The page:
For Fowler, Spieth, the Masters charge never came

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For Fowler, Spieth, the Masters charge never came

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Rickie Fowler prepares for his shot in the first fairway bunker. His anticipated run for the championship never happened. BRANT SANDERLIN / SPECIAL

Shortly after 5 p.m. Sunday, just as Sergio Garcia’s sword fight with Justin Rose broke out in earnest and the Masters’ back nine was fully engaged, in the twosome just ahead, Rickie Fowler was doing this:

  • Drive through the pine grove off No. 11 left rough; recovery shot off a gallery-mushed lie over the green; chip up and two putts for bogey.

A couple minutes later, Jordan Spieth was doing this:

  • Driving his tee ball to brim off the front edge of No. 12 green and watching without emotion as its reverse spin rolled the ball pack into Rae’s Creek, a soggy tune he has sung before.

Just as Garcia was opening the door for Rose, Matt Kuchar, Charl Schwartzel and anyone else who wanting to make a run at this thing, the young American lions’ charge was over.

No, that’s not right. Their charge had never begun. Spieth, the world’s No. 6 player, shot 75, the same score he opened the championship with on Thursday, finished at 1 under. Fowler, the world’ No. 8 player, simply vanished, playing the back in in 40 en route to a 76 that also left him 1 under.

Fowler had gone into the final round a shot behind Garcia and Rose. Spieth was two shots back.

They both tied for 11th.

“I feel bad I went so downhill while Rickie was was still in it there, because it is tough when you don’t see the ball go in the hole,” Spieth said. “And when I was out of it, I was his biggest cheerleader. … I don’t think I helped him whatsoever on the round.”

“We fought through it great, fought through the week in the wind, getting a lot out of the round, making sure we stayed in the golf tournament,” Fowler said. “But I just didn’t hit the ball up and down or make the putts I needed to.”

Spieth, who put himself in strong position after a shaky first round, opened the day bogey-birdie-bogey and never seems to establish a rhythm. He lost four shots to par after making the turn — a bogey on No. 10, the watery double-bogey on No. 12 and another bogey on 14 — and appeared destined for his worse Masters round ever.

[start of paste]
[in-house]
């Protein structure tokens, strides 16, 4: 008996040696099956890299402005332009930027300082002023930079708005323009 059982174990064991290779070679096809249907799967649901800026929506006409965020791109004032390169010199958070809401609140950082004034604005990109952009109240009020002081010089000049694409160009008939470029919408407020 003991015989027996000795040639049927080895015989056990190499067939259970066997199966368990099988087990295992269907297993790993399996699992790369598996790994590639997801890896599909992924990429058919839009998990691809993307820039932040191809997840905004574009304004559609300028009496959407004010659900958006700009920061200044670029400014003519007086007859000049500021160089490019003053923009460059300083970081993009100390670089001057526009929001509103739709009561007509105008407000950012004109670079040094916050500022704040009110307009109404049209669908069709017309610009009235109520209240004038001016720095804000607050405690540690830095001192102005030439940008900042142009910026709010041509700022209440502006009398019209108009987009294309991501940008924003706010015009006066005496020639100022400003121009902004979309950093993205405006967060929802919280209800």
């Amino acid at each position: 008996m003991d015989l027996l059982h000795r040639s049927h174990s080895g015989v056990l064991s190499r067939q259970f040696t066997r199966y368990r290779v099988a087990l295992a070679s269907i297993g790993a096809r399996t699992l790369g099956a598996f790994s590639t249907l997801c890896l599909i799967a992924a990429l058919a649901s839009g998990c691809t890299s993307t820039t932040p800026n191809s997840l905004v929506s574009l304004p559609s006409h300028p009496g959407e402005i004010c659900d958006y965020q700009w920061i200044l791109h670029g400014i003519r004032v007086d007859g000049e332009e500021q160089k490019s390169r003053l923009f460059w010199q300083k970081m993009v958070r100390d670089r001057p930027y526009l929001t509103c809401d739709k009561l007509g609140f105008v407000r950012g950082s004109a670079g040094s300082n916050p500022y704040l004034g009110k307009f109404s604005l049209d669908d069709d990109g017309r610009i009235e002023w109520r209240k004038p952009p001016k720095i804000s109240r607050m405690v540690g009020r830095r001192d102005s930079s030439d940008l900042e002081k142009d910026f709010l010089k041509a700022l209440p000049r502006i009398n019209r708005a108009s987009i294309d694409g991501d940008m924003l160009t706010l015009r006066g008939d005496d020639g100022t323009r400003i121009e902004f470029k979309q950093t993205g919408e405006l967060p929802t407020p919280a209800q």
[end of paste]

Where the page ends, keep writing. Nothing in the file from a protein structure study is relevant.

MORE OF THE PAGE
But he finished with three birdies in the final four holes, his 75 matching the highest score he’s ever recorded at Augusta National.

“Out here, distance control is so key,” Spieth said. “And I was two yards in the rough so many times today and it makes a huge difference on controlling the distance out of the rough. It’s a coin-flip. Is it going to jump or is it going to come out spinning? And I missed those coin flips four-, five-for five.”

While Garcia and Rose were at it shot-by-shot, Fowler was just playing for a top-10 finish, which seems in reach when he birdied No. 13 to get to 4 under, four shots behind the leaders with five holes to play. But there, a trapdoor opened with consecutive bogeys on Nos. 16, 17 and 18. Over the day, he had been under par for exactly one hole.

“Really, chipping and putting went sideways on me,” said Fowler, still seeking his first major title. “Every time I chipped it close, I missed the putt or I didn’t chip it close enough and I’d miss the putt. Somewhere (Saturday), I was able to fight through that from hitting the ball down, making some good key putts. I really didn’t hit it any worse than I did (Saturday).”

Where this leaves the duo entering the bulk of the season in unknowable, although playing their ways out of the year’s first major on a Sunday is not how anyone wants to come out of the spring.

But there are small positives along the way. As Spieth told CBS, “Fortunately I get to come back (to the Masters) for 50 years.”

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